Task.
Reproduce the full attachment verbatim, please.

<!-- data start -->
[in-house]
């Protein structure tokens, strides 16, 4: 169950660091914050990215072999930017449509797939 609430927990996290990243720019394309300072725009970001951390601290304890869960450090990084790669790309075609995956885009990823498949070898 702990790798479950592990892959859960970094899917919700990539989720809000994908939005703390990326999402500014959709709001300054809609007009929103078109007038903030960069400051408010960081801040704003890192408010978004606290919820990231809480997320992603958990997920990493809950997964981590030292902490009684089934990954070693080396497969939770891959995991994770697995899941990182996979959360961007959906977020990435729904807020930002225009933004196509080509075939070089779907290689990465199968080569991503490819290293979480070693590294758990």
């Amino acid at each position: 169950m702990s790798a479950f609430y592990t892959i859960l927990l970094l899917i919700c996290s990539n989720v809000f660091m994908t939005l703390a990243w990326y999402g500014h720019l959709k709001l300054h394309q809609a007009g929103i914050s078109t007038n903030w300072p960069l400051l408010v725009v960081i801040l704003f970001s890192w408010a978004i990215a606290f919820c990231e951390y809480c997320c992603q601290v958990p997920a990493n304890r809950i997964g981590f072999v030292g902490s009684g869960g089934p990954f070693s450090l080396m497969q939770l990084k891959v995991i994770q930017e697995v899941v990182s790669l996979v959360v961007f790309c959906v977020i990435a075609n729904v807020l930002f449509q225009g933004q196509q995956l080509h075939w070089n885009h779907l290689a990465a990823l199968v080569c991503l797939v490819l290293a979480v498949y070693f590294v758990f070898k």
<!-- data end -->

[in-house]
């Protein structure tokens, strides 16, 4: 169950660091914050990215072999930017449509797939 609430927990996290990243720019394309300072725009970001951390601290304890869960450090990084790669790309075609995956885009990823498949070898 702990790798479950592990892959859960970094899917919700990539989720809000994908939005703390990326999402500014959709709001300054809609007009929103078109007038903030960069400051408010960081801040704003890192408010978004606290919820990231809480997320992603958990997920990493809950997964981590030292902490009684089934990954070693080396497969939770891959995991994770697995899941990182996979959360961007959906977020990435729904807020930002225009933004196509080509075939070089779907290689990465199968080569991503490819290293979480070693590294758990």
């Amino acid at each position: 169950m702990s790798a479950f609430y592990t892959i859960l927990l970094l899917i919700c996290s990539n989720v809000f660091m994908t939005l703390a990243w990326y999402g500014h720019l959709k709001l300054h394309q809609a007009g929103i914050s078109t007038n903030w300072p960069l400051l408010v725009v960081i801040l704003f970001s890192w408010a978004i990215a606290f919820c990231e951390y809480c997320c992603q601290v958990p997920a990493n304890r809950i997964g981590f072999v030292g902490s009684g869960g089934p990954f070693s450090l080396m497969q939770l990084k891959v995991i994770q930017e697995v899941v990182s790669l996979v959360v961007f790309c959906v977020i990435a075609n729904v807020l930002f449509q225009g933004q196509q995956l080509h075939w070089n885009h779907l290689a990465a990823l199968v080569c991503l797939v490819l290293a979480v498949y070693f590294v758990f070898k």